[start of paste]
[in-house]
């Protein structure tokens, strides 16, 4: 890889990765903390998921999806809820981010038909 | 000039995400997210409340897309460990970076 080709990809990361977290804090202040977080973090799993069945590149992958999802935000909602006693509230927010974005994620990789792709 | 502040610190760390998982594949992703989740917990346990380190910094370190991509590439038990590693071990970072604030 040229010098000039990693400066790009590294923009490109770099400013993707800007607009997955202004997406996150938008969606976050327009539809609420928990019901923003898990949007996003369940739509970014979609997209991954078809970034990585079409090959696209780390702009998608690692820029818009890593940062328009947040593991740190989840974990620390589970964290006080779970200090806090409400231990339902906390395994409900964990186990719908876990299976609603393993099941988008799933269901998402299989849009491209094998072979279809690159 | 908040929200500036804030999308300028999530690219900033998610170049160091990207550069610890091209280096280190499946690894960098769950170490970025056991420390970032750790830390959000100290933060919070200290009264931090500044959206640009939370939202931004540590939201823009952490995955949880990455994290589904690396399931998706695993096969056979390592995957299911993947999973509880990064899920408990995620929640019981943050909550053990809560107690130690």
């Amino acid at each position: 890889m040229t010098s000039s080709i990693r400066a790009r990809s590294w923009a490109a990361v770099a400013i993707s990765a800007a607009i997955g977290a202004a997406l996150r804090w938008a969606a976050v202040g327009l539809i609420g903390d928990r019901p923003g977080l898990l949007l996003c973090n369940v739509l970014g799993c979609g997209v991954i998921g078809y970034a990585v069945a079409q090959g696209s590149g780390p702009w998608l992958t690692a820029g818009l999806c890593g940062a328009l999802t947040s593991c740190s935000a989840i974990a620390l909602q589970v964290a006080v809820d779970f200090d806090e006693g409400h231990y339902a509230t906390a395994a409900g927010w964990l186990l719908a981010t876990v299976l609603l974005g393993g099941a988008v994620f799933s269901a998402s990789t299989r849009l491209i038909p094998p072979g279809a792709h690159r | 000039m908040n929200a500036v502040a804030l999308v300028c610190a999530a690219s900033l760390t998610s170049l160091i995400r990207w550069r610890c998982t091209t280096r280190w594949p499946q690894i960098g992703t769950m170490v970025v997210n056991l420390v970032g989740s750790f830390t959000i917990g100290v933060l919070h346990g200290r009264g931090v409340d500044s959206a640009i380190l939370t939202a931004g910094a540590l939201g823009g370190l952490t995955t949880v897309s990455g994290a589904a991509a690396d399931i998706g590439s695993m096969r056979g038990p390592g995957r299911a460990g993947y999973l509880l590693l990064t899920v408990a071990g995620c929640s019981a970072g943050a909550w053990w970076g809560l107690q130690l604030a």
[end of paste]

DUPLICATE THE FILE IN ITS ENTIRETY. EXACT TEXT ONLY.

[in-house]
């Protein structure tokens, strides 16, 4: 890889990765903390998921999806809820981010038909 | 000039995400997210409340897309460990970076 080709990809990361977290804090202040977080973090799993069945590149992958999802935000909602006693509230927010974005994620990789792709 | 502040610190760390998982594949992703989740917990346990380190910094370190991509590439038990590693071990970072604030 040229010098000039990693400066790009590294923009490109770099400013993707800007607009997955202004997406996150938008969606976050327009539809609420928990019901923003898990949007996003369940739509970014979609997209991954078809970034990585079409090959696209780390702009998608690692820029818009890593940062328009947040593991740190989840974990620390589970964290006080779970200090806090409400231990339902906390395994409900964990186990719908876990299976609603393993099941988008799933269901998402299989849009491209094998072979279809690159 | 908040929200500036804030999308300028999530690219900033998610170049160091990207550069610890091209280096280190499946690894960098769950170490970025056991420390970032750790830390959000100290933060919070200290009264931090500044959206640009939370939202931004540590939201823009952490995955949880990455994290589904690396399931998706695993096969056979390592995957299911993947999973509880990064899920408990995620929640019981943050909550053990809560107690130690």
């Amino acid at each position: 890889m040229t010098s000039s080709i990693r400066a790009r990809s590294w923009a490109a990361v770099a400013i993707s990765a800007a607009i997955g977290a202004a997406l996150r804090w938008a969606a976050v202040g327009l539809i609420g903390d928990r019901p923003g977080l898990l949007l996003c973090n369940v739509l970014g799993c979609g997209v991954i998921g078809y970034a990585v069945a079409q090959g696209s590149g780390p702009w998608l992958t690692a820029g818009l999806c890593g940062a328009l999802t947040s593991c740190s935000a989840i974990a620390l909602q589970v964290a006080v809820d779970f200090d806090e006693g409400h231990y339902a509230t906390a395994a409900g927010w964990l186990l719908a981010t876990v299976l609603l974005g393993g099941a988008v994620f799933s269901a998402s990789t299989r849009l491209i038909p094998p072979g279809a792709h690159r | 000039m908040n929200a500036v502040a804030l999308v300028c610190a999530a690219s900033l760390t998610s170049l160091i995400r990207w550069r610890c998982t091209t280096r280190w594949p499946q690894i960098g992703t769950m170490v970025v997210n056991l420390v970032g989740s750790f830390t959000i917990g100290v933060l919070h346990g200290r009264g931090v409340d500044s959206a640009i380190l939370t939202a931004g910094a540590l939201g823009g370190l952490t995955t949880v897309s990455g994290a589904a991509a690396d399931i998706g590439s695993m096969r056979g038990p390592g995957r299911a460990g993947y999973l509880l590693l990064t899920v408990a071990g995620c929640s019981a970072g943050a909550w053990w970076g809560l107690q130690l604030a």